Can You Run a Marine Air-Conditioner on Battery Power?

Is untethered comfort at anchor achievable with current technology? We're doing just that. So let’s delve into the upgrades that enabled this, the decisions we made, and how well it actually works.


Our 16,000 BTU MarinAire A/C is sufficient to maintain our Privilege 435 catamaran at under 26.5°C (80°F) on days up to around 35°C (95°F). However, the exact setup may vary based on the size of your boat and preferences.  The challenge is, the units themselves are not cheap, the systems to support them are not cheap, and the labor to install everything can be extensive. So, we need careful system planning to get it right on the first try.

To continue reading this article or issue you must be a paid subscriber.

Subscribe to Practical Sailor

Get the next year of Practical Sailor for just $34. And access all of our online content - over 4,000 articles - free of charge.
Subscribe today and save 42%. It's like getting 5 months FREE!
Already Subscribed?
| Forgot your password? | Activate Web Access
Adam Morris
A lifelong sailor, Adam Morris spent his formative years sailing dinghies at Raritan Yacht Club in New Jersey, a foundation that paved the way for his current life as a liveaboard on SV Confianza, affectionately known as Connie. He and his co-captain, Angie, embrace the sea full-time, balancing passion for cruising with the demands of working remotely from their floating home. As the voice behind, Adam chronicles their journey through the complexities of upgrading, maintaining, and outfitting Connie for a lifestyle that merges the freedom of the open sea with the necessities of full-time work and living.


  1. Hey Adam, thanks for the very informatve article…

    Namely, it’s spot on to what I’ve been doing since Jan ’23…

    I have the Dometic 16k uses about 1200w overnight for a good 6-8hrs A/C nightly…

    If cloudy for 5-6 days running my 1.8kW bifacial does not keep up otherwise seems adequate…

    I plan to add 2×450/500W bifacial and lower the latitude by 10 degrees in hopes I won’t need more…

    My answer to running marine A/C: definitely…!

    Fair Winds…

  2. Last fall I finally had enough of my loud, high maintenance panda generator. The difficulty for me to maintain the unit in such cramped spaces and the problem finding a mechanic to do it, were the final straws. Over this past winter I went all in on lithium and 12 V air conditioning. I had the Mabru 12K, 12V unit installed in the main cabin along with 660 A of lithium batteries. This first step was intended to provide air to the main salon and forward cabin. I’m still in the testing phase, and if things work out, I will place a 7K unit in the aft cabin. While I have not seen the combination of summer heat and warm water yet, the results are quite promising. In heat mode the unit operates at a maximum 39 A and reduces below 30 when within 2° of set temperature. Cooling mode seems to be slightly less amp draw. During my only big test so far, I dropped anchor and ran the unit for 19 hours straight in heat mode. Outside air temperature was between 45 and 50° with the unit set at 68°. Water temperature was 45-47 degrees. I started at 100% battery and ended, 19 hours later, at 30% battery. I have 900 W of solar and a 170 amp alternator. With a relatively small battery bank of 660 A it is important to have a large solar array. By the time I left the Anchorage, it only took a couple hours for the solar and alternator to power me up to 100% again. Needless to say, I am quite pleased. We shall see how things go in the heat of the summer, but so far I am happy as a clam to be finished with that damned generator. This is not an inexpensive upgrade. So far I’m at 25k. I figure it would probably cost 20k to have a quiet, high-quality northern lights installed. Maybe more. So I’m not too far off the mark and quite pleased with the results so far. Mark Robinson Catalina-Morgan 440, Journey2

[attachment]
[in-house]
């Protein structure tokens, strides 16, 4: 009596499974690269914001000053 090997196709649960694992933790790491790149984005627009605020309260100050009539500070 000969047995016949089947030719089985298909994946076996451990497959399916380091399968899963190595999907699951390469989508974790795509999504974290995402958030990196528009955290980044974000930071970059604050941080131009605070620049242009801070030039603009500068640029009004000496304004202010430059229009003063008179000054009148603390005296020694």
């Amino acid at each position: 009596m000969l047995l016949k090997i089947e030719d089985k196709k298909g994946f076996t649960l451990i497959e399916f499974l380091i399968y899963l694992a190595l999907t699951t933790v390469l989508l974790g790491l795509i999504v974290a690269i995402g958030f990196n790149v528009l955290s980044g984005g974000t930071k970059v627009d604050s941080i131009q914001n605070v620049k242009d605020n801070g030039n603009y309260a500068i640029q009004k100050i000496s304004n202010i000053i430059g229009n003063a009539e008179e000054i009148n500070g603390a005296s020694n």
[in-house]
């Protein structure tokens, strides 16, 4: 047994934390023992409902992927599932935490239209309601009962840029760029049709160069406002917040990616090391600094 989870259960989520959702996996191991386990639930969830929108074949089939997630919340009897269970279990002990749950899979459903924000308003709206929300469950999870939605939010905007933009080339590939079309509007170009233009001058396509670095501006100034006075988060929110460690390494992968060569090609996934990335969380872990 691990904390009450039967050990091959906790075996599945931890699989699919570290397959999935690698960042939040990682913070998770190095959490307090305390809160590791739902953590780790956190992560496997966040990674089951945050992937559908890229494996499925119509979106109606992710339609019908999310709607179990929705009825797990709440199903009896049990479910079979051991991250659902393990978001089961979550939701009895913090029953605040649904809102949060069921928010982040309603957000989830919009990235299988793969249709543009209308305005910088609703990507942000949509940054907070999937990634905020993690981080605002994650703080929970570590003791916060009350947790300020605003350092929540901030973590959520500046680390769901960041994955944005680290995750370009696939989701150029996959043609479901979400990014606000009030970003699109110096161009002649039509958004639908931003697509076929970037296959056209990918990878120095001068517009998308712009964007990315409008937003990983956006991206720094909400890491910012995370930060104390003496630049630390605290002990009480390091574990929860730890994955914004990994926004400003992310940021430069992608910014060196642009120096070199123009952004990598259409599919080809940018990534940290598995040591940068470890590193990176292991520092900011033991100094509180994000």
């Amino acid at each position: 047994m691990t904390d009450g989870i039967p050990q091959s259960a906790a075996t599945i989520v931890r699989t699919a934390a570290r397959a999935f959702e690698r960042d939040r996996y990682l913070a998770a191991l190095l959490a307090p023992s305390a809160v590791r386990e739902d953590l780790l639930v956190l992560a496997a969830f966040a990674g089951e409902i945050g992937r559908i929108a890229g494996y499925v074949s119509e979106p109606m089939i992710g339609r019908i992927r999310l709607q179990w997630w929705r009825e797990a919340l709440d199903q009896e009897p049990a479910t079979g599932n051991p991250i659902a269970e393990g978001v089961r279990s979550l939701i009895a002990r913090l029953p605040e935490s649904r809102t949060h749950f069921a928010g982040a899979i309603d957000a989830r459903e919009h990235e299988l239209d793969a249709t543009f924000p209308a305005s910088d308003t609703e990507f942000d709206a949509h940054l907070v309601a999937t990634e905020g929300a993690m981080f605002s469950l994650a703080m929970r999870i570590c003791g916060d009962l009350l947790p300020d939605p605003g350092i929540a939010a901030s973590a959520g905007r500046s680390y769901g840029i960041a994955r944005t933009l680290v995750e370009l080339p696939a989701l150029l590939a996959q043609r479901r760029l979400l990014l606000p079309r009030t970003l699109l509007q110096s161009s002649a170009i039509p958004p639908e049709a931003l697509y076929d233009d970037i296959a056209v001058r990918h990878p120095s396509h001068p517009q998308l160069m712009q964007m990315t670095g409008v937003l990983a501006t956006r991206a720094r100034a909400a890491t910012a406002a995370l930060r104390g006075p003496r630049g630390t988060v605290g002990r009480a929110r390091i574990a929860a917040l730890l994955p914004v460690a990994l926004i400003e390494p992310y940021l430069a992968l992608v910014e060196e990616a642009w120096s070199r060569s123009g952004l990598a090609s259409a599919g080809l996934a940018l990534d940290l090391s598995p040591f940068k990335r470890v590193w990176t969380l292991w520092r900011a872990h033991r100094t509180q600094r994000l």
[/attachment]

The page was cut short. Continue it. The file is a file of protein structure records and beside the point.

3. Good myth busting.

    I did something similar with my PDQ 32 cat (Dometic Turbo 12,000 BTU) and wrote it up some years ago. Soft start, but not variable speed; as you pointed out, it’s a zero sum game. Interestingly, it is mostly cats that do this. I’m guessing it is related to the convenience of mounting a lot of solar on the hard top.

    You really only need AC at night IME. During the day, if you can’t hack the heat, with a breeze, you aren’t going to enjoy sailing anyway. I would typically get underway early, with the family still asleep, and they appreciated being able to stay cool until we were out in the breeze. Chesapeake coves can get down right steamy at night.